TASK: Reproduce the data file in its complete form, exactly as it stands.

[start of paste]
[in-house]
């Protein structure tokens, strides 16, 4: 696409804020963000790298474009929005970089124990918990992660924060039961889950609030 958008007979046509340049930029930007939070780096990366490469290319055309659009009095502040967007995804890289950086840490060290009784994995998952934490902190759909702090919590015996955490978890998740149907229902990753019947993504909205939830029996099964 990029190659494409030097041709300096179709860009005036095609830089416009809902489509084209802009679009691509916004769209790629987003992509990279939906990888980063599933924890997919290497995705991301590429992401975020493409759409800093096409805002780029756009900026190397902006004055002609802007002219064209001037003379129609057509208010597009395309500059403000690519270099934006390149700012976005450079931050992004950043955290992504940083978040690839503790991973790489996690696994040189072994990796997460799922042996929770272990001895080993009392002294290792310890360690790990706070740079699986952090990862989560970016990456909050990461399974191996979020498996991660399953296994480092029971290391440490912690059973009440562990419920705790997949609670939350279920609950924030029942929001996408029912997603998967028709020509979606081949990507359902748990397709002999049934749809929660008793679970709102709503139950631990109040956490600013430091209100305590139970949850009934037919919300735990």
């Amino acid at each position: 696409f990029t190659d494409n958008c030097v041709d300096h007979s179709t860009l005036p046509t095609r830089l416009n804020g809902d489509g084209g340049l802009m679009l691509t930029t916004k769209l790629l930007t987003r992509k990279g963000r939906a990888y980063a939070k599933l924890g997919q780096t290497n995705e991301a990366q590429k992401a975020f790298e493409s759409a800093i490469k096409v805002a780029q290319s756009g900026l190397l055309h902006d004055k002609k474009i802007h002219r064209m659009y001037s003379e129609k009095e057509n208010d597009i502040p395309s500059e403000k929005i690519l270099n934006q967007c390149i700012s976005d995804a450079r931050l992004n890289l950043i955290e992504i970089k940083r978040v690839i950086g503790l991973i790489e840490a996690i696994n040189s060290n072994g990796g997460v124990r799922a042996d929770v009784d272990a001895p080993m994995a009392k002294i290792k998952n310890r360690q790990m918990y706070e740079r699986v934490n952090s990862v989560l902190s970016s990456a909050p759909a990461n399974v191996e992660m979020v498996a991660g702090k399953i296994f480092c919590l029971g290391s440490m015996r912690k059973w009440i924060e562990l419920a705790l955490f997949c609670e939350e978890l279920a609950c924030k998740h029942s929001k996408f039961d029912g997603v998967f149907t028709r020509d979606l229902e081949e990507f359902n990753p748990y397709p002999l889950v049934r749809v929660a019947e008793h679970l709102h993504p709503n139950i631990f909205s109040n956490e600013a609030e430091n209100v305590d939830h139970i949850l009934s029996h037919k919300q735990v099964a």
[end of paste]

[in-house]
């Protein structure tokens, strides 16, 4: 696409804020963000790298474009929005970089124990918990992660924060039961889950609030 958008007979046509340049930029930007939070780096990366490469290319055309659009009095502040967007995804890289950086840490060290009784994995998952934490902190759909702090919590015996955490978890998740149907229902990753019947993504909205939830029996099964 990029190659494409030097041709300096179709860009005036095609830089416009809902489509084209802009679009691509916004769209790629987003992509990279939906990888980063599933924890997919290497995705991301590429992401975020493409759409800093096409805002780029756009900026190397902006004055002609802007002219064209001037003379129609057509208010597009395309500059403000690519270099934006390149700012976005450079931050992004950043955290992504940083978040690839503790991973790489996690696994040189072994990796997460799922042996929770272990001895080993009392002294290792310890360690790990706070740079699986952090990862989560970016990456909050990461399974191996979020498996991660399953296994480092029971290391440490912690059973009440562990419920705790997949609670939350279920609950924030029942929001996408029912997603998967028709020509979606081949990507359902748990397709002999049934749809929660008793679970709102709503139950631990109040956490600013430091209100305590139970949850009934037919919300735990």
């Amino acid at each position: 696409f990029t190659d494409n958008c030097v041709d300096h007979s179709t860009l005036p046509t095609r830089l416009n804020g809902d489509g084209g340049l802009m679009l691509t930029t916004k769209l790629l930007t987003r992509k990279g963000r939906a990888y980063a939070k599933l924890g997919q780096t290497n995705e991301a990366q590429k992401a975020f790298e493409s759409a800093i490469k096409v805002a780029q290319s756009g900026l190397l055309h902006d004055k002609k474009i802007h002219r064209m659009y001037s003379e129609k009095e057509n208010d597009i502040p395309s500059e403000k929005i690519l270099n934006q967007c390149i700012s976005d995804a450079r931050l992004n890289l950043i955290e992504i970089k940083r978040v690839i950086g503790l991973i790489e840490a996690i696994n040189s060290n072994g990796g997460v124990r799922a042996d929770v009784d272990a001895p080993m994995a009392k002294i290792k998952n310890r360690q790990m918990y706070e740079r699986v934490n952090s990862v989560l902190s970016s990456a909050p759909a990461n399974v191996e992660m979020v498996a991660g702090k399953i296994f480092c919590l029971g290391s440490m015996r912690k059973w009440i924060e562990l419920a705790l955490f997949c609670e939350e978890l279920a609950c924030k998740h029942s929001k996408f039961d029912g997603v998967f149907t028709r020509d979606l229902e081949e990507f359902n990753p748990y397709p002999l889950v049934r749809v929660a019947e008793h679970l709102h993504p709503n139950i631990f909205s109040n956490e600013a609030e430091n209100v305590d939830h139970i949850l009934s029996h037919k919300q735990v099964a």